All page view events of for-sale homes on Zillow.com and the Zillow app are tabulated by day and the listing’s ZIP code, and then aggregated to day and MSA. Figures are presented as rolling 7-day trailing averages to smooth out daily noise. Page views exclude real estate agents and other professional users on Zillow. Year-over-year comparisons are done after offsetting 2019 data by 2 days, in order to compare the same days of the week, e.g. we compare Sunday, March 29, 2020 with Sunday, March 31, 2019.

 

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Information From Past Pandemics, And What We Can Learn: A Literature Review

Information From Past Pandemics, And What We Can Learn: A Literature Review

The United States has officially entered a bear market, with major financial indices falling by more than 20% since the beginning of the year. The market has fallen in response to a mix of information, including global community spread of the Novel Coronavirus COVID-19, a travel ban for Europeans into the US, and general uncertainty about a fiscal response to the virus.

Zillow Research conducted a deep dive into past research and data on the economic effects of global pandemics to help provide perspective on what the future could hold under various scenarios. We found the following main quantitative patterns:

  • During epidemics such as the 1918 influenza or the 2003 SARS outbreaks, economic activity fell sharply during the epidemic (a 5-10% temporary hit to GDP or industrial production over the course of the epidemic) but snapped back quickly once the epidemic was over.
  • This pattern differs from a standard recession, which is a situation in which economic activity falls for 6-18 months and then recovers more slowly.
  • During SARS, Hong Kong house prices did not fall significantly, but transaction volumes fell by 33-72% as customers avoided human contact (“avoidance behavior” like avoiding travel, restaurants, and public gatherings). After the epidemic was over, transactions snapped back to normal volumes.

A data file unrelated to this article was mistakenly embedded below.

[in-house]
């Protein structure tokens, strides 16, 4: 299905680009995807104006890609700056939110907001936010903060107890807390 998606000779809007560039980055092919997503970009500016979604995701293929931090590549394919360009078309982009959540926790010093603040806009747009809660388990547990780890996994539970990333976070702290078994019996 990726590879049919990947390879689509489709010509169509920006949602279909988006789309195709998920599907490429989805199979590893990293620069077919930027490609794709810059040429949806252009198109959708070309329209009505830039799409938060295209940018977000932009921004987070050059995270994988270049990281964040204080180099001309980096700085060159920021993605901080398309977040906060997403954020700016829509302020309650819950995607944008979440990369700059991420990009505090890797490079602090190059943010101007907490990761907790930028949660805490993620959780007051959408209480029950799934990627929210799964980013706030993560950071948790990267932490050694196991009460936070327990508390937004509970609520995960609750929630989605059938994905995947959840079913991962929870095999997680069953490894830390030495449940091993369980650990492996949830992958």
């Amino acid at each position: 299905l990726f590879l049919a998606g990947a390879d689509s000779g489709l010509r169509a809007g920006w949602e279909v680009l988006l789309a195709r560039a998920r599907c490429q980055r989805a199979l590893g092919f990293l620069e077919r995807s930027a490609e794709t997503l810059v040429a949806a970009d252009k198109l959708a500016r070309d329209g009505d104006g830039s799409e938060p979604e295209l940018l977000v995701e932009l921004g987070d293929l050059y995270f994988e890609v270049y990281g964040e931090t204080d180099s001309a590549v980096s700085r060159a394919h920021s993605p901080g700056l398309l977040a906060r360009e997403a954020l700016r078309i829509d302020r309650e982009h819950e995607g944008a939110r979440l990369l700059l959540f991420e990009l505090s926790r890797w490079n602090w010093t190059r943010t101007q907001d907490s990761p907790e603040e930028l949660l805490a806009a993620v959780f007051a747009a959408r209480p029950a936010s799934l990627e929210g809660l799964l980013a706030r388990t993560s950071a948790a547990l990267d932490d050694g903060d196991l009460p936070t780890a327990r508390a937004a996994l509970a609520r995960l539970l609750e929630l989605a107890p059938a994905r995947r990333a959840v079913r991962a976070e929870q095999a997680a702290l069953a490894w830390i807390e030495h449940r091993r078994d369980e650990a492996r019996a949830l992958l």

• During the current episode in China, early news reports indicate that home prices have so far not fallen but transactions have nearly ceased.
  • During standard recessions, home prices and transaction volumes may fall but this is not always the case (e.g. the 2001 recession).
  • Before February 2020, leading economic indicators (job openings, the yield curve, interest rate spreads, and sentiment indicators) were giving mixed signals about the risk of a standard recession this year, with betting markets (PredictIt, 2020) giving probabilities ranging from 30% in December 2019 to 15% in January 2020, rising to 44% as of March 1. PredictIt defines a recession as at least two consecutive quarters of falling GDP.
  • It is difficult to precisely forecast the probability of an epidemic-related downturn and/or how such a downturn could provoke a standard recession because this depends on how COVID-19 progresses and how this progress interacts with preexisting recession risks and policy responses (ranging from doing nothing to shutting down entire cities for months at a time).

Digging Deeper – Insights From Historical Data and From the Literature

Empirical research into the SARS and 1918 influenza pandemics both indicate a significant loss in output during the time of the pandemic. Hong Kong lost 5.1% of monthly output during the 5 months of the SARS epidemic (or 1.75% of annualized GDP) and the US lost between 7% and 9.5% of monthly industrial production during the 1918 influenza epidemic, with an effect on annual GDP of 0.5%. The effects vary by sector–the epidemics led to people curtailing unnecessary social activities and curtailing human contact, which led to larger falls in services and (semi-)durable goods, while the effect on manufacturing is influenced by trade spillovers.

Since consumers wish to avoid nonessential human contact, the 2003 SARS pandemic led to a temporary fall in monthly real estate transactions from 33% to 72% vs. baseline for the duration of the epidemic, while real estate prices held steady.

Meanwhile, during the current episode in China, news reports and early data provided by Goldman Sachs (2020) indicate a near-shutdown in the volume of Chinese real estate transactions, although there is not yet a clear effect on real estate prices.

AUTHOR(S) SCENARIO DATA/MODEL MAIN FINDINGS
Zillow Economic Research (2020) Hong Kong, SARS, 2003 Aggregated macro data 1.75% loss in annualized GDP, or 5.1% monthly loss at peak. Quick recovery to trend after end of pandemic. 1.3% increase in unemployment; unemployment recovered within 3 quarters. Statistically insignificant 1.9% fall in home prices, count of transactions down by an average of 33% for duration of pandemic.
Lee and McKibbin (2012) Multiple countries, SARS, 2003 Theoretical model 2.63% loss in annualized GDP for Hong Kong, 1.05% loss for China. Size of loss depends on policy response.
Wong (2008) Hong Kong, SARS, 2003 Micro data on 44 housing estates 1.6% fall in home value, 2.8% in infected areas. 72% fall in transactions volume.
Siu and Wong (2004) Hong Kong, SARS, 2003 Disaggregated macro data Shift to at-home consumption, away from travel, restaurants, and entertainment. Trade was mainly unaffected.